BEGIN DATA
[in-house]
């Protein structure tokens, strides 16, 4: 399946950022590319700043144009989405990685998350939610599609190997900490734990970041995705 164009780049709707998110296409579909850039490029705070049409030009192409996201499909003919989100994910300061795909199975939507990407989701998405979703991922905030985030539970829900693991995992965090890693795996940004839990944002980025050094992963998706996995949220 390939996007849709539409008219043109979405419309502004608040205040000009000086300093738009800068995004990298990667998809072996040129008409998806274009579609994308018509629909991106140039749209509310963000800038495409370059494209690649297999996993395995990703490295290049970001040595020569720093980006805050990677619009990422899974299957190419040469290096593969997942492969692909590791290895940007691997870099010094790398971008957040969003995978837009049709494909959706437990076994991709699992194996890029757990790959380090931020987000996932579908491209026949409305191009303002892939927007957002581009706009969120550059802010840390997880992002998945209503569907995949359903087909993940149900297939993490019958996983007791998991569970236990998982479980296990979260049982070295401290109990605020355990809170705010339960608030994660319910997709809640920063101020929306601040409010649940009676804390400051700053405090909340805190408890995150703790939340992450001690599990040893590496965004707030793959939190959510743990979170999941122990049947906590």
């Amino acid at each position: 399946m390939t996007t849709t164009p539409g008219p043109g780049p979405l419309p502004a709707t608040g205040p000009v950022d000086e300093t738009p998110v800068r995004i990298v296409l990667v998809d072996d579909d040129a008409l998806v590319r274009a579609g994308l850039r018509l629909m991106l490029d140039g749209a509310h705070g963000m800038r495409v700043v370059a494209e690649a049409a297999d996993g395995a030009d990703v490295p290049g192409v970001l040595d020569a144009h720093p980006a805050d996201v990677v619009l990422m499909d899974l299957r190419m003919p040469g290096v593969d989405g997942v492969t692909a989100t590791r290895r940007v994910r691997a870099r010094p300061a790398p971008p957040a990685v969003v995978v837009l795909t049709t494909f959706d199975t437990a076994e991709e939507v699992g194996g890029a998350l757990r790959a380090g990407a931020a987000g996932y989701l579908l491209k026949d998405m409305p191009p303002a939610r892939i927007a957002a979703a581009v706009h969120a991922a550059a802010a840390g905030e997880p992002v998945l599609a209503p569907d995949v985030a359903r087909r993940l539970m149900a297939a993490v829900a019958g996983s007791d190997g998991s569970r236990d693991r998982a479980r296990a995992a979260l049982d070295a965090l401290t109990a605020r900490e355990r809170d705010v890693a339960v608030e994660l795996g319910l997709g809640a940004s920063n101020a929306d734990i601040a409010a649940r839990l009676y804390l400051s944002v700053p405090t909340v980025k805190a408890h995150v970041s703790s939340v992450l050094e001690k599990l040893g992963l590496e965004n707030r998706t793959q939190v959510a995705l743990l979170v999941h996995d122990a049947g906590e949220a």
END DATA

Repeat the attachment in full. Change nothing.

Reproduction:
[in-house]
């Protein structure tokens, strides 16, 4: 399946950022590319700043144009989405990685998350939610599609190997900490734990970041995705 164009780049709707998110296409579909850039490029705070049409030009192409996201499909003919989100994910300061795909199975939507990407989701998405979703991922905030985030539970829900693991995992965090890693795996940004839990944002980025050094992963998706996995949220 390939996007849709539409008219043109979405419309502004608040205040000009000086300093738009800068995004990298990667998809072996040129008409998806274009579609994308018509629909991106140039749209509310963000800038495409370059494209690649297999996993395995990703490295290049970001040595020569720093980006805050990677619009990422899974299957190419040469290096593969997942492969692909590791290895940007691997870099010094790398971008957040969003995978837009049709494909959706437990076994991709699992194996890029757990790959380090931020987000996932579908491209026949409305191009303002892939927007957002581009706009969120550059802010840390997880992002998945209503569907995949359903087909993940149900297939993490019958996983007791998991569970236990998982479980296990979260049982070295401290109990605020355990809170705010339960608030994660319910997709809640920063101020929306601040409010649940009676804390400051700053405090909340805190408890995150703790939340992450001690599990040893590496965004707030793959939190959510743990979170999941122990049947906590």
């Amino acid at each position: 399946m390939t996007t849709t164009p539409g008219p043109g780049p979405l419309p502004a709707t608040g205040p000009v950022d000086e300093t738009p998110v800068r995004i990298v296409l990667v998809d072996d579909d040129a008409l998806v590319r274009a579609g994308l850039r018509l629909m991106l490029d140039g749209a509310h705070g963000m800038r495409v700043v370059a494209e690649a049409a297999d996993g395995a030009d990703v490295p290049g192409v970001l040595d020569a144009h720093p980006a805050d996201v990677v619009l990422m499909d899974l299957r190419m003919p040469g290096v593969d989405g997942v492969t692909a989100t590791r290895r940007v994910r691997a870099r010094p300061a790398p971008p957040a990685v969003v995978v837009l795909t049709t494909f959706d199975t437990a076994e991709e939507v699992g194996g890029a998350l757990r790959a380090g990407a931020a987000g996932y989701l579908l491209k026949d998405m409305p191009p303002a939610r892939i927007a957002a979703a581009v706009h969120a991922a550059a802010a840390g905030e997880p992002v998945l599609a209503p569907d995949v985030a359903r087909r993940l539970m149900a297939a993490v829900a019958g996983s007791d190997g998991s569970r236990d693991r998982a479980r296990a995992a979260l049982d070295a965090l401290t109990a605020r900490e355990r809170d705010v890693a339960v608030e994660l795996g319910l997709g809640a940004s920063n101020a929306d734990i601040a409010a649940r839990l009676y804390l400051s944002v700053p405090t909340v980025k805190a408890h995150v970041s703790s939340v992450l050094e001690k599990l040893g992963l590496e965004n707030r998706t793959q939190v959510a995705l743990l979170v999941h996995d122990a049947g906590e949220a």